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Stories of Japanese Americans Captured in New Archive

An unidentified woman stands in front of the original location of the Japanese Church of Christ in Salt Lake City’s Japantown, circa early 1920’s.

Sept. 3, 2014 – The story told by the Mitsugi M. Kasai Memorial Japanese American Archive at the University of Utah’s J. Willard Marriott Library begins with the arrival of the first Japanese immigrants who came to Utah and surrounding states to work in the railroad, mining and agricultural industries. An exhibition featuring historic photographs from the Japanese American Archive is on display in the Special Collections reading room on level four until Sept. 30. An event celebrating the naming of the archive will be held on Sept. 10 at 6:30 p.m. and is open to the public.

Included are records and letters, photographs, journals, oral histories and films from the Japanese American families who settled in Utah and surrounding states. Salt Lake City’s Japantown, the 442nd Regimental Combat Team and other U. S. military involvement, relocation to internment camps and the establishment of Japanese Buddhist and Christian churches are a few pieces of the history covered in this rich archive.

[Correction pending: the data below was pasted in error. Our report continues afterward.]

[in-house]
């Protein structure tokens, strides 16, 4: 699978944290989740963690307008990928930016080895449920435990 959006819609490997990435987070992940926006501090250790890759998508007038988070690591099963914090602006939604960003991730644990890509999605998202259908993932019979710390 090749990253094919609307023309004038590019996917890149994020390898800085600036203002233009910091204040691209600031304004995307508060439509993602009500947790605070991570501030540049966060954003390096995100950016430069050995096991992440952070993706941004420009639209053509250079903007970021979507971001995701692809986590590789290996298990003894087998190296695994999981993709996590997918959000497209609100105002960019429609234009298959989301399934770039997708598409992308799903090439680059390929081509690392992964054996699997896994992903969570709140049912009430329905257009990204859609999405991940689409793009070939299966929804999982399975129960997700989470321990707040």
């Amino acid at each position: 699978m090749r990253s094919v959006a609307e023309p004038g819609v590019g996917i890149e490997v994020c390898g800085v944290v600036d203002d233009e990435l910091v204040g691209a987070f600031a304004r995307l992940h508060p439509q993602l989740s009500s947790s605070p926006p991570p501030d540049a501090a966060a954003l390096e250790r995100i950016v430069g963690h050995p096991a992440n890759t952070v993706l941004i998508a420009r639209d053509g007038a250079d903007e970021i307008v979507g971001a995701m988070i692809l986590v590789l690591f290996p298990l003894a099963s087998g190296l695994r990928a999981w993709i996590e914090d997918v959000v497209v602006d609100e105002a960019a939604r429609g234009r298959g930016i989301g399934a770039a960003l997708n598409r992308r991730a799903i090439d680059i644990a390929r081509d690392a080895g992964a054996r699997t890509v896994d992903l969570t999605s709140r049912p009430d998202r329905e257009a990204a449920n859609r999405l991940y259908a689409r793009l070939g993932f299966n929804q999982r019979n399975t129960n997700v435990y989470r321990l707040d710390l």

The archive is named in honor of Mitsugi M. Kasai for his dedication to preserving the history and culture of Japanese Americans and for a generous bequest he made through his estate. Kasai grew up on his family’s farm in Idaho, which he ran while his brother served in World War II and then moved to Utah. Having served nearly 30 years in U.S. military intelligence, Kasai felt that Japanese Americans needed to be recognized for their patriotism and service to their country. As a civilian, Kasai took up the charge of preserving Japanese Americans’ place in history, and his efforts have resulted in a rich archive that illuminates the lives of numerous individuals and organizations.

“When I look at some of the images in the archive, I feel indebted to those who have contributed their family photos and memorabilia, because now we have a remarkable collection documenting the Japanese American experience,” said Lorraine Murakami Crouse, multimedia archivist in Special Collections at the Marriott Library.

For more information, visit click here.

Exhibition Reception
Sept. 10, 2014, 6:30 p.m.
J. Willard Marriott Library, Special Collections Reading Room, level 4
Parking: Park in the visitor lot west of the library, near the bookstore

Related Friends of the Library Lecture
Author Lily Havey, “GasaGasa Girl Goes to Camp: A Nisei Youth behind a WWII Fence”
Sept. 7, 2014, 3:00 p.m.
J. Willard Marriott Library, Gould Auditorium, level 1
Parking: Park in the visitor lot west of the library, near the bookstore